The devastated family of Lee Rigby have said they will "never forget" the young soldier as two Muslim extremists were convicted of his barbaric murder.
Michael Adebolajo, 29, showed no remorse as he kissed his Koran after he and fellow killer Michael Adebowale, 22, were told they face life behind bars for the atrocity.
Fusilier Rigby's relatives, including mother Lyn, widow Rebecca and fiancee Aimee West, wept as the verdicts were given at the Old Bailey, and Mr Justice Sweeney praised their "great dignity" in sitting through harrowing evidence.
British Muslim converts Adebolajo and Adebowale mowed the young father down in a car before hacking him to death with a meat cleaver and knives in a frenzied attack, and dumping his body in the middle of the road near Woolwich Barracks in south east London on May 22.
The verdicts, which took the jury just 90 minutes to reach, provoked widespread condemnation of the attack from high-profile figures including the Prime Minister and Home Secretary Theresa May.
Questions remain over why police and intelligence agencies did not monitor the Muslim fanatics more closely, and an inquiry is being carried out by MPs on the Intelligence and Security Committee into how much they knew and whether the killers could have been stopped.
In a statement read by Detective Inspector Pete Sparks outside court, Fusilier Rigby's tearful relatives said: "No one should have to go through what we have been through as a family.
"We are satisfied that justice has been done, but unfortunately no amount of justice will bring Lee back.
"These people have taken him away from us forever but his memory lives on in all of us and we will never forget him.
"We are very proud of Lee, who served his country, and we will now focus on building a future for his son Jack, making him as proud of Lee as we all are."
In stark contrast to the family's grief, Adebolajo's brother Jeremiah told reporters the attack on the soldier was "inevitable" and the justification for his death was "obvious".
Adebolajo, a married father of six, and Adebowale lay in wait near Woolwich Barracks and picked 25-year-old Fusilier Rigby to kill after assuming he was a soldier because he was wearing a Help for Heroes hooded top and carrying a camouflage rucksack.
After driving into the soldier in their Vauxhall Tigra, the killers - who had armed themselves with eight knives, including a meat cleaver and a five-piece set bought by Adebolajo from Argos the previous day - butchered him in the street in front of horrified onlookers.
One witness described their actions, which took place just yards from Mulgrave Primary School, as being "like a butcher attacking a joint of meat".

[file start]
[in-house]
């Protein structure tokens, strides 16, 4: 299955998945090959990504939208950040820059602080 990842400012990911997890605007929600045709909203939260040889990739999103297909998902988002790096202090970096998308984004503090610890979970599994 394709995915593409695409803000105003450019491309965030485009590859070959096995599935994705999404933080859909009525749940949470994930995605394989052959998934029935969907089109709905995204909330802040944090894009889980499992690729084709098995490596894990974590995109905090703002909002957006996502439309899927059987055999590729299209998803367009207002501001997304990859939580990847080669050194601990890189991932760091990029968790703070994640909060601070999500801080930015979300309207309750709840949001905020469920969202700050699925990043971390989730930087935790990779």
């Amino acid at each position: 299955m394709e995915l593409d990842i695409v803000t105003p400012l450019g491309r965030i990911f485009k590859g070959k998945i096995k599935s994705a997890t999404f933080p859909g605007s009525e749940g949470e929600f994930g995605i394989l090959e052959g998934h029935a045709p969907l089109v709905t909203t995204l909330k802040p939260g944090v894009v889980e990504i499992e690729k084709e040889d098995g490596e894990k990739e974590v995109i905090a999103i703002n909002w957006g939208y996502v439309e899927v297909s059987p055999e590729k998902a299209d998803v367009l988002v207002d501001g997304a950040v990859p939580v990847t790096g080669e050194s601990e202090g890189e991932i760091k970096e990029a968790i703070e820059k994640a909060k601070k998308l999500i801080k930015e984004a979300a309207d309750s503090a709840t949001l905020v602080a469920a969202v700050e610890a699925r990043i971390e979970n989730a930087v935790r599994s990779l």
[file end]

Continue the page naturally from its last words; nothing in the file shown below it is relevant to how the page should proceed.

As the jurors were thanked for their service, Mr Justice Sweeney said: "It's no doubt a case that is going to stay with us all for a long time."
The eight women and four men had sat through weeks of evidence including shocking footage of Adebolajo with bloodied hands confessing to the killing and claiming his actions were "an eye for an eye".
Both men were shot by police in more dramatic scenes to be captured by CCTV. Adebolajo was seen dropping the meat cleaver as he sprinted across the road towards the marked BMW, collapsing to the ground when he was shot.
Similarly, Adebowale, who moved along a wall to draw fire from the officers, was seen folding over as he too was shot by one of three armed officers.
Both men asked to be called by their adopted Islamic names in court, Adebolajo as Mujahid Abu Hamza, and Adebowale as Ismail Ibn Abdullah, and claimed they had carried out the murder because they are "soldiers of Allah".
Ultimately the jury was told this was no defence in law to the charge.
Speaking outside the court building, Assistant Commissioner Cressida Dick, who leads Scotland Yard's counter-terrorism teams, said: "This horrific attack and murder which took place in broad daylight on the streets of London shocked the whole country.
"It was intended to divide our communities, it has had largely the opposite effect and in fact brought people together."
The men were both cleared of the attempted murder of a police officer, and had previously admitted possession of a firearm with intent to cause fear of violence.
Prime Minister David Cameron said: "The whole country was completely shocked by the murder and the whole country united in condemnation at what happened."
Defence Secretary Philip Hammond said: "This was a violent and despicable murder of a proud member of our armed forces.
"Our servicemen and women constantly put themselves in harm's way, protecting us not just abroad on the battlefield, but also here at home. This verdict sends a strong message that the extremists will not succeed."
Mr Justice Sweeney said he will sentence the pair in the new year, after a key appeal court ruling on the use of whole-life jail terms.